Mark Twain once said that “A sense of humor is the one thing no one will admit to not having.” Twain observation came to mind this week when Robin DiAngelo warned that “Comedy is . . . an excuse to get to be racist.” It appears that DiAngelo is moving from “White Fragility” to white comedy. The remarks of the author of the book “White Fragility” were carried on the Wisconsin-based non-profit Mythinformed. DiAngelo singled out “Family Guy” and “The Simpsons” as racist entertainment. For free speech advocates, the comments are concerning given the crackdown in other countries on comedians. Continue reading ““An Excuse to Get to be Racist”: “White Fragility” Author Issues Warning on the Dangers of The Comedy”
We have previously discussed the continued failing of the public schools in preparing African American students for college or the workforce. I have specifically discussed the horrific figures coming out of Baltimore despite being one of the top districts in terms of per capita spending. Recent data now offers another chilling statistic: 41 percent of students in the Baltimore system have a 1.0 (D) GPA or less. Continue reading “Baltimore Public School Data Shows 41% of Students Have a 1.0 GPA or Less”
We have been discussing the controversy over the University of North Carolina’s Hussman School of Journalism and Media offering a chair and tenure to New York Times writer Nikole Hannah-Jones. After the university rescinded the tenure offer, Hannah-Jones agreed to accept the position on a non-tenured basis. She then later demanded tenure and the board changed its position after a national campaign. Now, Hannah-Jones has denounced the university and accepted a position at Howard University. Continue reading “Nikole Hannah-Jones Turns Down Tenure at UNC and Accepts Chair At Howard University”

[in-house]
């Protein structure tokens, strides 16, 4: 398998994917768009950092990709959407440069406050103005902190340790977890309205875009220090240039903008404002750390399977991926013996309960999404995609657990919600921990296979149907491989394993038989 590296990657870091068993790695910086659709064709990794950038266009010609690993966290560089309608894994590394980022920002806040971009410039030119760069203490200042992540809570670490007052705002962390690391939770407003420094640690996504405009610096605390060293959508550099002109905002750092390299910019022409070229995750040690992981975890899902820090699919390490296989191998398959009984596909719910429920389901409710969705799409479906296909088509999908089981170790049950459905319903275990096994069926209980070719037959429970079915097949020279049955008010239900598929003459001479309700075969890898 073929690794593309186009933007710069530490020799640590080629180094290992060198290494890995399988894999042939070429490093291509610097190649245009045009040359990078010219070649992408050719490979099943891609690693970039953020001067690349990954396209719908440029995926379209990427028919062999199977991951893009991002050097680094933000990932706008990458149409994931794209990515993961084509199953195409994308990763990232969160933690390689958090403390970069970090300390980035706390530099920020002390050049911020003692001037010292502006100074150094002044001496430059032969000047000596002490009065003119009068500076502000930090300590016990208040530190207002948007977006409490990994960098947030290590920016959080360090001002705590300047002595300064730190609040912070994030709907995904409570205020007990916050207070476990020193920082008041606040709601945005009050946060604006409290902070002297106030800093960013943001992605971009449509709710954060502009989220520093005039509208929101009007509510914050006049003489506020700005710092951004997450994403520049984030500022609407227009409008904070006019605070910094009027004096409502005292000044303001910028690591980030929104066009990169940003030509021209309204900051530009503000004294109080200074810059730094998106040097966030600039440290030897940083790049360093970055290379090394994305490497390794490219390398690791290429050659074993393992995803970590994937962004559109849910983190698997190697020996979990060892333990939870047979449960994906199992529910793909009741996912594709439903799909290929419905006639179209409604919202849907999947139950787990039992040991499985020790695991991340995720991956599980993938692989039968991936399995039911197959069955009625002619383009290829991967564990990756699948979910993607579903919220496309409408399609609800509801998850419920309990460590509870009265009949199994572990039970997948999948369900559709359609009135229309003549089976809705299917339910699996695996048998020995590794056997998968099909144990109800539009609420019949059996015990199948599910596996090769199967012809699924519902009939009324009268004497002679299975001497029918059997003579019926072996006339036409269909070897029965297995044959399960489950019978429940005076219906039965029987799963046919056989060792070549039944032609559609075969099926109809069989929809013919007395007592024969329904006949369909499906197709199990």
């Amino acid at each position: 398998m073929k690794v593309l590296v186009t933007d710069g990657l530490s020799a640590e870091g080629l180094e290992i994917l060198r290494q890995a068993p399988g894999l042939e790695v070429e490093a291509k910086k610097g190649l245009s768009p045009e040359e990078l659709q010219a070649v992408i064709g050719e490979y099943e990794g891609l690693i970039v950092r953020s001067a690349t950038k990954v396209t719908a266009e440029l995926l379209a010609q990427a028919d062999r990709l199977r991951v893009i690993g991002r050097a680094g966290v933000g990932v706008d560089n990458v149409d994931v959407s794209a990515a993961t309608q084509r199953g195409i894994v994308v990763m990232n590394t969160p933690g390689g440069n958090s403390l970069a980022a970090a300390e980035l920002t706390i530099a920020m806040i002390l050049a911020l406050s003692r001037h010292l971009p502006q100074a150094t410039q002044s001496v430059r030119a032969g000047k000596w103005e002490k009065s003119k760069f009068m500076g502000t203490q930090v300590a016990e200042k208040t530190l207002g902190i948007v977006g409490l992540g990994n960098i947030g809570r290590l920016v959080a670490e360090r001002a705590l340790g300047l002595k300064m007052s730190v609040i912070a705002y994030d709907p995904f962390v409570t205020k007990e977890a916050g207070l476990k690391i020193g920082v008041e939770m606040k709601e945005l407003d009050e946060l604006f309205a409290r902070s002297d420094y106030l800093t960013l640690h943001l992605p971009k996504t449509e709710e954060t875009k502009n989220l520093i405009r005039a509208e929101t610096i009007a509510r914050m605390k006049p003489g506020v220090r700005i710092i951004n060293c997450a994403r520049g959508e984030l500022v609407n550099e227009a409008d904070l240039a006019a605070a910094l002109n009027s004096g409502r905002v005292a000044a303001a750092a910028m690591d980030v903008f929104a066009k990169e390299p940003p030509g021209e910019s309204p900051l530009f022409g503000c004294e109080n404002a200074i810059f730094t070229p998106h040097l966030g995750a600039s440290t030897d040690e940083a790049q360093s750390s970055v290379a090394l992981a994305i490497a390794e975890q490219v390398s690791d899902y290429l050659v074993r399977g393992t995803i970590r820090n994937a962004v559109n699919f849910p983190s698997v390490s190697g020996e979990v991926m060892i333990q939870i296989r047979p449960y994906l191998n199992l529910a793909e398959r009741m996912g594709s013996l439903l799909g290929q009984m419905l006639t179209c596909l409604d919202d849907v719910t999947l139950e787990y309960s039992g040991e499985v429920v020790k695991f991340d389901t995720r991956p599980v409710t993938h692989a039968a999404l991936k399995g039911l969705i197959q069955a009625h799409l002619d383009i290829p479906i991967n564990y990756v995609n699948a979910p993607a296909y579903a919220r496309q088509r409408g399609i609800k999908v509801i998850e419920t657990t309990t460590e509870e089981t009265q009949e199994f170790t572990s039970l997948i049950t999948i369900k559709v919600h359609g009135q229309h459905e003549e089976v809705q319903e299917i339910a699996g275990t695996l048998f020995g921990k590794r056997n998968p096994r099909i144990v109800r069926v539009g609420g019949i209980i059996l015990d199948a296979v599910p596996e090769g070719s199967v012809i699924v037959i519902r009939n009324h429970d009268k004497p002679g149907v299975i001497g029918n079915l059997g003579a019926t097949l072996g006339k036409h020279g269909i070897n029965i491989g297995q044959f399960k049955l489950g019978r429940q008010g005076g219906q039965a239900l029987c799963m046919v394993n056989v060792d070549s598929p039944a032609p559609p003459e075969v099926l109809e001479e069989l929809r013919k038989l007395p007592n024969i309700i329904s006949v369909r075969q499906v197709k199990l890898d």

The Fourth is one of my favorite holidays as an opportunity for all of us to celebrate our common article of faith in the independence of a nation committed to freedom and individual rights. While the New York Times ran a piece this weekend on the divisiveness of the American flag and the Washington Post ran a story on how the Statue of Liberty is now a sign of hypocrisy, there are many who still view this country as the greatest hope for freedom in the world. Those are the symbols of the people we strive to be — and the millions who came before us. The American Republic was always meant to be a work in progress. I have criticized our erosion of freedoms and individual rights (particularly free speech) but those are our transgressions — our failure to live up to what this country stands for or the symbols of our long struggle. For example, the assault on free speech across this country is being carried out despite our founding principles, not because of them.
On this day, it is important to remember and to celebrate what was have accomplished in the protection of liberty. We have the ability to change our society but our constitutional system remains the greatest vehicle of justice and equality in the world. This holiday unfortunately shows how our differences threaten to overwhelm our common article of faith in this representative democracy. However, there is more than unites us than divides us and this holiday is a reminder of that transcendent fact. Many of us will join today to celebrate these United States and its history and values. My family will celebrate with a cookout and, of course, lots and lots of fireworks. Continue reading “HAPPY FOURTH OF JULY!!!”